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ARB Bumper : Deer Vaporizor/Truck Destroyer

Discussion in 'Product Reviews' started by Creston, Oct 28, 2012.

  1. Nov 8, 2012 at 10:47 PM
    #21
    jeverich

    jeverich Well-Known Member

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    Or, what if the bumper deflected the deer downward and prevented him from going through the windshield?

    The ARB bullbar is designed to catch and deflect the animals torso, sending the mass of the strike off to the sides or under the chassis.

    And, he was able to drive away from the accident. Albeit, he was "driving away" in a totaled truck.

    Not trying to start a pissing contest - just sayin'.
     
  2. Nov 9, 2012 at 1:59 AM
    #22
    Highland Logan

    Highland Logan UBIQUE

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    Frank
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    You both make good points... but how about this third option:
    If he had been driving for the conditions, which includes such things as speed limit, weather, time of day and of course time of year; as fall is known well for deer and other large animals crossing the road; especially out in the middle of nowhere. If these factors had been taken into account while driving, then he may not have had to post about the awesomeness of his ARB, or about his truck being written off.

    Frank
     
  3. Nov 9, 2012 at 9:06 AM
    #23
    Eldo

    Eldo Well-Known Member

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    a few
    Frank wins.
    bummer that the truck is written off though.
     
  4. Nov 9, 2012 at 9:26 AM
    #24
    jeverich

    jeverich Well-Known Member

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    Touché Frank, touché. I agree 100%.
     
  5. Nov 9, 2012 at 9:32 AM
    #25
    TeamLombardo

    TeamLombardo WE'VE LANDED ON THE MOON!

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    Oh deer! He got f 'ed up
     
  6. Nov 9, 2012 at 4:16 PM
    #26
    flashsplat

    flashsplat Well-Known Member

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    I put gas in it...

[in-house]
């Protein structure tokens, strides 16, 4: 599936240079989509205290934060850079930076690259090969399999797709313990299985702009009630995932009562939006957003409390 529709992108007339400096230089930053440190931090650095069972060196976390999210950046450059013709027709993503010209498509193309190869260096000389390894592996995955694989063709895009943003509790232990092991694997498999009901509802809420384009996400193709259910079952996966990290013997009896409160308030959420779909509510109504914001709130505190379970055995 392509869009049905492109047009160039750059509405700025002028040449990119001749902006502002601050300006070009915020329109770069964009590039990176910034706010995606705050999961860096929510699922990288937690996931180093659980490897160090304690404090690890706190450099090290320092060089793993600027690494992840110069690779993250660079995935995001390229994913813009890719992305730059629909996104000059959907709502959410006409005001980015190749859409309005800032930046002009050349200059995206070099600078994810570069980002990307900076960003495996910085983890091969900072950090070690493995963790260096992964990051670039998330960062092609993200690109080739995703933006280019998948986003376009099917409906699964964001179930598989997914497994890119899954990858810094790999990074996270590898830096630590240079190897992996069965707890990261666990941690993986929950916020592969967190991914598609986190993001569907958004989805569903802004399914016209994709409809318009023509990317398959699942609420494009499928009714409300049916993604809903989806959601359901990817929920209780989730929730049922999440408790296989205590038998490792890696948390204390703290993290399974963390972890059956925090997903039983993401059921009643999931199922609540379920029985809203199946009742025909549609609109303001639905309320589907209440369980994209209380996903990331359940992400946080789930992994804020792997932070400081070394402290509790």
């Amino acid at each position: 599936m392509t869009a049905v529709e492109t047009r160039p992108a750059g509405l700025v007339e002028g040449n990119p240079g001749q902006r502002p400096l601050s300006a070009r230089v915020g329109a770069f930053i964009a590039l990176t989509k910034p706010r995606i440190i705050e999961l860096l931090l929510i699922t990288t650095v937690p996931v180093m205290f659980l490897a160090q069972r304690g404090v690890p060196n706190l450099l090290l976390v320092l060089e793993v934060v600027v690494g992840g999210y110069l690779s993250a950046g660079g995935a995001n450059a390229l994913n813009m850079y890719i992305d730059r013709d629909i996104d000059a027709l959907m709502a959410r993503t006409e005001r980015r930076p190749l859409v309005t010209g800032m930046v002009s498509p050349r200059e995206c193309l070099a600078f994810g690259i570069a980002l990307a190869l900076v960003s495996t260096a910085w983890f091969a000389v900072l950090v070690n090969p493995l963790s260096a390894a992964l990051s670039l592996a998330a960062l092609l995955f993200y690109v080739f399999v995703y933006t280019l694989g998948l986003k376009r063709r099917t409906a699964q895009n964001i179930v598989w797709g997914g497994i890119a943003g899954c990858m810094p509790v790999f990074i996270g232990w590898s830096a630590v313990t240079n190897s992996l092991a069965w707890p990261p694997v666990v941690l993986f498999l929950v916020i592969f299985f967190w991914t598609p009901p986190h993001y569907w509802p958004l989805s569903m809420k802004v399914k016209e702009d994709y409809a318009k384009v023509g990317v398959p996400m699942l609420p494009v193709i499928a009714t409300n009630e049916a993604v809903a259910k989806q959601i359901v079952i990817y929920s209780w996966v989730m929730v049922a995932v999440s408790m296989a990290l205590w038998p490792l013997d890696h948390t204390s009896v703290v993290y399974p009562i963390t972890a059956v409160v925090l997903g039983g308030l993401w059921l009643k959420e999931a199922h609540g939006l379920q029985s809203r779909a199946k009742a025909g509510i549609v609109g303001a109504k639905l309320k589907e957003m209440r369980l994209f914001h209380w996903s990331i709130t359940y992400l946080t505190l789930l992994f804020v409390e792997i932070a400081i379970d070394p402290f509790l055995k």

Just curious, did you have time to break at all or did you "follow through" ?
     
  7. Nov 9, 2012 at 4:44 PM
    #27
    KenLyns

    KenLyns Lord of War

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    That design feature is questionable, unless the grille guard is 5 ft-tall stinger. The Tacoma's hood is higher than most cars'. In this collision, the deer likely would not have come through the windshield even with the stock bumper.
     
  8. Nov 9, 2012 at 5:58 PM
    #28
    Airun

    Airun Well-Known Member

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    If this would have been in an isolated enough area with poor cell phone service in subfreezing temps and few to no other passers by, then it certainly did its job. But all good points indeed.
     
  9. Nov 12, 2012 at 6:48 PM
    #29
    Creston

    Creston [OP] Crusty

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    There was no time to brake at all. If my lightforce spotlights had'nt blown a fuse this whole mess probably could've been avoided!
    Also, the XXX should have read KPH not MPH. sorry for the confusion.
     
  10. Nov 12, 2012 at 7:04 PM
    #30
    Creston

    Creston [OP] Crusty

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    Visited the body shop the other day to have a closer look at the damage.
    The bumber and mounting brackets were not bent at all. the frame horns however were crumpled straight back about an inch. And the tops of the wheel wells were bowed in slightly. The rad cradle and rad and condensing unit were fine and untouched with no leaks. Other than that the truck looked good. (to a guy who doesn't know anything about autobody). But, I'm not gonna buy it back. I need a truck sooner than later.
     
  11. Nov 18, 2012 at 7:59 AM
    #31
    tan4x4

    tan4x4 Well-Known Member

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    Seems to me, the ARB is overbuilt (too strong). I think a good bumper should ABSORB the impact, of a 200-lb deer, not just pass it on to the frame and body. Ideally, the bumper and brackets should be destroyed, saving the frame. Then the total damage would be just sheet metal and the bumper itself. Possibly the air-bags may not have deployed.
    The truck then would likely not be totalled.

    Just my humble opinion, here.